Project description:Although oppositional defiant disorder (ODD) is usually considered the mildest of the disruptive behavior disorders, it is a key factor in predicting young adult anxiety and depression and is distinguishable from normal childhood behavior. In an effort to understand possible subsets of oppositional defiant behavior (ODB) that may differentially predict outcome, we used latent class analysis of mother report on the Conners' Parent Rating Scales Revised Short Forms (CPRS-R:S).Data were obtained from mother report for Dutch twins (7 years old, n = 7,597; 10 years old, n = 6,548; and 12 years old, n = 5,717) from the Netherlands Twin Registry. Samples partially overlapped at ages 7 and 10 years (19% overlapping) and at ages 10 and 12 years (30% overlapping), but not at ages 7 and 12 years. Oppositional defiant behavior was measured using the six-item Oppositional subscale of the CPRS-R:S. Multilevel LCA with robust standard error estimates was performed using the Latent Gold program to control for twin-twin dependence in the data. Class assignment across ages was determined and an estimate of heritability for each class was calculated. Comparisons with maternal report Child Behavior Checklist (CBCL) scores were examined using linear mixed models at each age, corrected for multiple comparisons.The LCA identified an optimal solution of four classes across age groups. Class 1 was associated with no or low symptom endorsement (69-75% of the children); class 2 was characterized by defiance (11-12%); class 3 was characterized by irritability (9-11%); and class 4 was associated with elevated scores on all symptoms (5-8%). Odds ratios for twins being in the same class at each successive age point were higher within classes across ages than between classes. Heritability within the two "intermediate" classes was nearly as high as for the class with all symptoms, except for boys at age 12. Children in the Irritable class were more likely to have mood symptoms on the CBCL scales than children in the Defiant class but demonstrated similar scores on aggression and externalizing scales. Children in the All Symptoms class were higher in both internalizing and externalizing scales and subscales.The LCA indicates four distinct latent classes of oppositional defiant behavior, in which the distinguishing feature between the two intermediate classes (classes 2 and 3) is the level of irritability and defiance. Implications for the longitudinal course of these symptoms, association with other disorders, and genetics are discussed.
Project description:This paper illustrates two psychometric methods, latent class analysis (LCA) and taxometric analysis (TA) using empirical data from research probing children's mental representation in science learning. LCA is used to obtain a typology based on observed variables and to further investigate how the encountered classes might be related to external variables, where the effectiveness of classification process and the unbiased estimations of parameters become the main concern. In the step-wise LCA, the class membership is assigned and subsequently its relationship with covariates is established. This leading-edge modeling approach suffers from severe downward-biased estimations. The illustration of LCA is focused on alternative bias correction approaches and demonstrates the effect of modal and proportional class-membership assignment along with BCH and ML correction procedures. The illustration of LCA is presented with three covariates, which are psychometric variables operationalizing formal reasoning, divergent thinking and field dependence-independence, respectively. Moreover, taxometric analysis, a method designed to detect the type of the latent structural model, categorical or dimensional, is introduced, along with the relevant basic concepts and tools. TA was applied complementarily in the same data sets to answer the fundamental hypothesis about children's naïve knowledge on the matters under study and it comprises an additional asset in building theory which is fundamental for educational practices. Taxometric analysis provided results that were ambiguous as far as the type of the latent structure. This finding initiates further discussion and sets a problematization within this framework rethinking fundamental assumptions and epistemological issues.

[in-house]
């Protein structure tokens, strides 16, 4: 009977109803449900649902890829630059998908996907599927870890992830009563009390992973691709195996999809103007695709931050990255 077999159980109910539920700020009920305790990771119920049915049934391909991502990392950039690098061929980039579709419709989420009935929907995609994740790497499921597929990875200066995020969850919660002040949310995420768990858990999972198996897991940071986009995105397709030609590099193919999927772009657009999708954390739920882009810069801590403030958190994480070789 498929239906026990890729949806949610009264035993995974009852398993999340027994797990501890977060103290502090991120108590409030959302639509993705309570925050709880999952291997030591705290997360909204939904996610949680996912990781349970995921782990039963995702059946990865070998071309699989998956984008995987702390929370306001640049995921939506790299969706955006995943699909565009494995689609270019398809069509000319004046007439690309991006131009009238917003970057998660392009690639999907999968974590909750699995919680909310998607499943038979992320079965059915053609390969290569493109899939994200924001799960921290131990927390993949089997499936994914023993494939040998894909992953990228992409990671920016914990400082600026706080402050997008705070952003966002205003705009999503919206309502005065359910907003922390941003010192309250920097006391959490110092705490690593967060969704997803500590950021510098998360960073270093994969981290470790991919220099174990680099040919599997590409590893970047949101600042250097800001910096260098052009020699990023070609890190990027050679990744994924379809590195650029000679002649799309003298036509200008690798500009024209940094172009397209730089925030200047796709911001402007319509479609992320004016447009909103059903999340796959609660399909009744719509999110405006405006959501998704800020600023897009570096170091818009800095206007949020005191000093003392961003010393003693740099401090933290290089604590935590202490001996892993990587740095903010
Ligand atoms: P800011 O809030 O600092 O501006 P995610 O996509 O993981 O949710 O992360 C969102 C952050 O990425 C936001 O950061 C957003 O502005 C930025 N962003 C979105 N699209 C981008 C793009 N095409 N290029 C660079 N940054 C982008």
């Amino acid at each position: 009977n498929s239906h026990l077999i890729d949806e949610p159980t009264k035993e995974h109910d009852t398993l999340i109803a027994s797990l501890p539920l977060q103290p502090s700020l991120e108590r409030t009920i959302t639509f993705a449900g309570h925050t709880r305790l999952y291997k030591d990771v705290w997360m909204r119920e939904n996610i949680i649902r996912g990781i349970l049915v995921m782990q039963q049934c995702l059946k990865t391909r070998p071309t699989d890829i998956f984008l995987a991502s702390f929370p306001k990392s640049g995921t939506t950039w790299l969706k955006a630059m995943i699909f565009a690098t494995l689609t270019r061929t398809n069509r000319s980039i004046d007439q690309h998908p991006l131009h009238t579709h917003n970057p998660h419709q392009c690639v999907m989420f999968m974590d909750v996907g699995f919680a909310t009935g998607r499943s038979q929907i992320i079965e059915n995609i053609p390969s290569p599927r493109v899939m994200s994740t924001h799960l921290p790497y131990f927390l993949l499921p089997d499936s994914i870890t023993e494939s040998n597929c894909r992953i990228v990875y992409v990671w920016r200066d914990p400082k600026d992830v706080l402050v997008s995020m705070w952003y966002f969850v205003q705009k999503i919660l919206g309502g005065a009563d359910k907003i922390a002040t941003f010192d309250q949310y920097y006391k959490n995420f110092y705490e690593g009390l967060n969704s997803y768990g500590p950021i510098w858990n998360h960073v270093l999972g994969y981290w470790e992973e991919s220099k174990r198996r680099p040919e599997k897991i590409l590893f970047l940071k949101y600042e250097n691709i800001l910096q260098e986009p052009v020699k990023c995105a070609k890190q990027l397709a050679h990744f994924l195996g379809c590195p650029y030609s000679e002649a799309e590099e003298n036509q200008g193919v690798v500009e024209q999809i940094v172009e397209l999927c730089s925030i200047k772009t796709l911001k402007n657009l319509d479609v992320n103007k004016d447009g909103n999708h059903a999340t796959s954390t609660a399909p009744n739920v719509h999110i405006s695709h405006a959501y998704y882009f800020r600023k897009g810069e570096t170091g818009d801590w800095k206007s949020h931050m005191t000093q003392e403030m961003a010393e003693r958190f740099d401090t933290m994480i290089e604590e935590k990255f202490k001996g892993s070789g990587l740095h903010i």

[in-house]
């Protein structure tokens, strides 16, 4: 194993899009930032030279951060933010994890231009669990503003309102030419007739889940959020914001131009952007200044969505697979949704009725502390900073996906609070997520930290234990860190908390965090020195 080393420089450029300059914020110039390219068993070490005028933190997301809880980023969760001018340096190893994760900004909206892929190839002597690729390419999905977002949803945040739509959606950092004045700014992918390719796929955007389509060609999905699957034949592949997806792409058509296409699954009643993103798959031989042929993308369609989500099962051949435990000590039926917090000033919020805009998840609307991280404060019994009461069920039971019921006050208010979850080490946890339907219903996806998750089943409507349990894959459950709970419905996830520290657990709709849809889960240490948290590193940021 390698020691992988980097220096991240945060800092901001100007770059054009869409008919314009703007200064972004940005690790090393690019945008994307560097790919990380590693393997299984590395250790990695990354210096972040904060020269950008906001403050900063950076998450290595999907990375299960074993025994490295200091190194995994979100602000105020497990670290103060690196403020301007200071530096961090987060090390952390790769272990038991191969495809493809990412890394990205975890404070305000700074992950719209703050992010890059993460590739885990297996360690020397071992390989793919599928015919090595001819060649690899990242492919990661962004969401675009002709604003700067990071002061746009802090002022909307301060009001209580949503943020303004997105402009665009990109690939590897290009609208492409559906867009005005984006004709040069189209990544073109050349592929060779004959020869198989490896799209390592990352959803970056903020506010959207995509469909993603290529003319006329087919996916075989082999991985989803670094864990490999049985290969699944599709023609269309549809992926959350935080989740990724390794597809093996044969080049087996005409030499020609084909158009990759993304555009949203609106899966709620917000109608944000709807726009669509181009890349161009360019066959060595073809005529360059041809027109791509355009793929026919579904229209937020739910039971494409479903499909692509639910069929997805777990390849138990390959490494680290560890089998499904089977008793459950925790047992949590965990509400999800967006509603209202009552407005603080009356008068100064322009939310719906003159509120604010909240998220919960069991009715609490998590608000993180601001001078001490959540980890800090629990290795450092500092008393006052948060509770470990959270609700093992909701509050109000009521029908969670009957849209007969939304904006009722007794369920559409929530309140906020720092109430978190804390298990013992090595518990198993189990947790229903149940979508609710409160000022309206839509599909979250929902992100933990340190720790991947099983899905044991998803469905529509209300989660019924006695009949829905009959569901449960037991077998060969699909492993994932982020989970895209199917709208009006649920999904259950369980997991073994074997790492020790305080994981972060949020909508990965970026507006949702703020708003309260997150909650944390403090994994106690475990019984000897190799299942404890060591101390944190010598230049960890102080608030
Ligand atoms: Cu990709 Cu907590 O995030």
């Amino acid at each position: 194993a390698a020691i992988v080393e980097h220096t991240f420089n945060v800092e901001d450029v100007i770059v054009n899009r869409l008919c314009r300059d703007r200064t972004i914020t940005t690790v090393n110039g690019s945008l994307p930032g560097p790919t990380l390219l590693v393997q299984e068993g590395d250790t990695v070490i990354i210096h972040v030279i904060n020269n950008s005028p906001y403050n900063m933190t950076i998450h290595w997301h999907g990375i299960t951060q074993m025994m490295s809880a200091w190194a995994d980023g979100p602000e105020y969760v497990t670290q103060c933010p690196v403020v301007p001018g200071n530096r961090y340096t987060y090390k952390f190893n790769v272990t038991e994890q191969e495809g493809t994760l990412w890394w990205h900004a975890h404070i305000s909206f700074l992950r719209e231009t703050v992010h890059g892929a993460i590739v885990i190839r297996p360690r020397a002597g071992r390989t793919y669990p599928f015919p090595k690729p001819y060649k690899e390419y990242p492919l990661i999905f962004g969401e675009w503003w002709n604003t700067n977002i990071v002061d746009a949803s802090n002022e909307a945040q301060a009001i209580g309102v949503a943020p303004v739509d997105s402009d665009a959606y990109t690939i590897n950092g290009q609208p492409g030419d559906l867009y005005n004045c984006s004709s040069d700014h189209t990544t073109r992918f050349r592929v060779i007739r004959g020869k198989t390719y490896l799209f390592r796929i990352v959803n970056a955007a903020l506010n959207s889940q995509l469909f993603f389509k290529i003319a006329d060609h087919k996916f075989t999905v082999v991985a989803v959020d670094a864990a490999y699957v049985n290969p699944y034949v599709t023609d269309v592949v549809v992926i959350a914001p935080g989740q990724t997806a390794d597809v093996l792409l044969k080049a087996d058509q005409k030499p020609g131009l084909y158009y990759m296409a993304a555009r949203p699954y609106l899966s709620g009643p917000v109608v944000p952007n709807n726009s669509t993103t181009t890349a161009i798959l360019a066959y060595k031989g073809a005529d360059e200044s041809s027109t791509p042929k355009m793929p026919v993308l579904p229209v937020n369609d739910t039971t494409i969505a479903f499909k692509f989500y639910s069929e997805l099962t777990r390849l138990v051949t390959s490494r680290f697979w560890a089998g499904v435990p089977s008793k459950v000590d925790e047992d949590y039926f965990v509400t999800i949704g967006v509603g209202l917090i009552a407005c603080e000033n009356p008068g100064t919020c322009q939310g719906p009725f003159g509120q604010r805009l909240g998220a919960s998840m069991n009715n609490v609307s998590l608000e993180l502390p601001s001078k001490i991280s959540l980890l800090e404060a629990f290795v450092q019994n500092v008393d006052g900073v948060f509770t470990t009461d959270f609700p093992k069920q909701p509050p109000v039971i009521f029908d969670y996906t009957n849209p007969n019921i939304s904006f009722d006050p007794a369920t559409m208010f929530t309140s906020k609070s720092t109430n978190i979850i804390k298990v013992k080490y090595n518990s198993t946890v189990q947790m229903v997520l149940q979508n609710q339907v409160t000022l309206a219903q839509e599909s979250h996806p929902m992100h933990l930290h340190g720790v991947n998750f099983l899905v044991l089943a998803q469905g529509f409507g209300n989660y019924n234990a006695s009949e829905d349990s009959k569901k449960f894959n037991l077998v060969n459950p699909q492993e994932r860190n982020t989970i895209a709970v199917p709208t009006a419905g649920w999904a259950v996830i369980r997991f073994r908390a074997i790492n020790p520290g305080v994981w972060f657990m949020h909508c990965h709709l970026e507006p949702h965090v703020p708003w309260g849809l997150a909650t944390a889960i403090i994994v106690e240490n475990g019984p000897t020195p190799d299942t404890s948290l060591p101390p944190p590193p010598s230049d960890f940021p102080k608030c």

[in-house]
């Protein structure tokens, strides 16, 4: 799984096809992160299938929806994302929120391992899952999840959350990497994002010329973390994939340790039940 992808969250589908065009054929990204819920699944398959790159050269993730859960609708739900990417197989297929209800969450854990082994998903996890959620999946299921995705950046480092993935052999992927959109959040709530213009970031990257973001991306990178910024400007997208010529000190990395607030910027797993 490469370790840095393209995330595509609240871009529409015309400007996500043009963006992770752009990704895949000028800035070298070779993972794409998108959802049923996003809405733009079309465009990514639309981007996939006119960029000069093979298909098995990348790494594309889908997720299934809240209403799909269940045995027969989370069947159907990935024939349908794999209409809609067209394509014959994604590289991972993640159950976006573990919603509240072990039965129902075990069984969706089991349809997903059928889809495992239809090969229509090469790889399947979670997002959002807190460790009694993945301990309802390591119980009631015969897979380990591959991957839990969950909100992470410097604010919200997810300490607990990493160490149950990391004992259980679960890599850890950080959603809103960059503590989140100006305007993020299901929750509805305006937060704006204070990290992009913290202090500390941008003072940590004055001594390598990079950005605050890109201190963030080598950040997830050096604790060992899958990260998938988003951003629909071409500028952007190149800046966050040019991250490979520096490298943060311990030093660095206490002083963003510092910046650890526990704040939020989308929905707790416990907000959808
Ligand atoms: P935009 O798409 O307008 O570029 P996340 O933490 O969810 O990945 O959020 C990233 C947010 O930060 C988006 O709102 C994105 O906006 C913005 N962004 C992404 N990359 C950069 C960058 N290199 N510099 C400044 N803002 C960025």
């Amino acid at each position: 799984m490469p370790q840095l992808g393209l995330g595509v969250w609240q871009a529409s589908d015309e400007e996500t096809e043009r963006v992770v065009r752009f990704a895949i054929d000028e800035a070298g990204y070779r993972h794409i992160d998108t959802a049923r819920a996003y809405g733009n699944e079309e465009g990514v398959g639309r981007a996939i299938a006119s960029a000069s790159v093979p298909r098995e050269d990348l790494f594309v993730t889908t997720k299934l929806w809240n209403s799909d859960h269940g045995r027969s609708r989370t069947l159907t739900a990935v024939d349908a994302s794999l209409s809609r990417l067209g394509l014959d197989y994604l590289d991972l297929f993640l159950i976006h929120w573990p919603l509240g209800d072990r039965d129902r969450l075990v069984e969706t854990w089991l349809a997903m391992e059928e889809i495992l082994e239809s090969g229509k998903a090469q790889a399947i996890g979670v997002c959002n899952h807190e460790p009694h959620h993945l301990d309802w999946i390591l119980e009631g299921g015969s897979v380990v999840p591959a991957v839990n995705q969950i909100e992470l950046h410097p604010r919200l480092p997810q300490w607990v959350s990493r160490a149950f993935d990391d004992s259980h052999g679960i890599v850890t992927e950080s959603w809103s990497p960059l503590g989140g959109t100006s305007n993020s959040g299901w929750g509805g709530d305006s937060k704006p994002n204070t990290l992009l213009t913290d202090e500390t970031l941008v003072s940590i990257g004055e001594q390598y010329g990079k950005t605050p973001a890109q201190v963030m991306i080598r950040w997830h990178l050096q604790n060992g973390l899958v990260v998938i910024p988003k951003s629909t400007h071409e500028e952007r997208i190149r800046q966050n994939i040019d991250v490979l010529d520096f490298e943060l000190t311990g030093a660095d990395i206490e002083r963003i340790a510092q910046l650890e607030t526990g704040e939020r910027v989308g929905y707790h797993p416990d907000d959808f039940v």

Project description:Latent class models have become a popular means of summarizing survey questionnaires and other large sets of categorical variables. Often these classes are of primary interest to better understand complex patterns in data. Increasingly, these latent classes are reified into predictors of other outcomes of interests, treating the most likely class as the true class to which an individual belongs even though there is uncertainty in class membership. This uncertainty can be viewed as a form of measurement error in predictors, leading to bias in the estimates of the regression parameters associated with the latent classes. Despite this fact, there is very limited literature treating latent class predictors as measurement error models. Most applications ignore this issue and fit a two-stage model that treats the modal class prediction as truth. Here, we develop two approaches-one likelihood-based, the other Bayesian-to implement a joint model for latent class analysis and outcome prediction. We apply these methods to an analysis of how acculturation behaviors predict depression in South Asian immigrants to the United States. A simulation study gives guidance for when a two-stage model can be safely implemented and when the joint model may be required.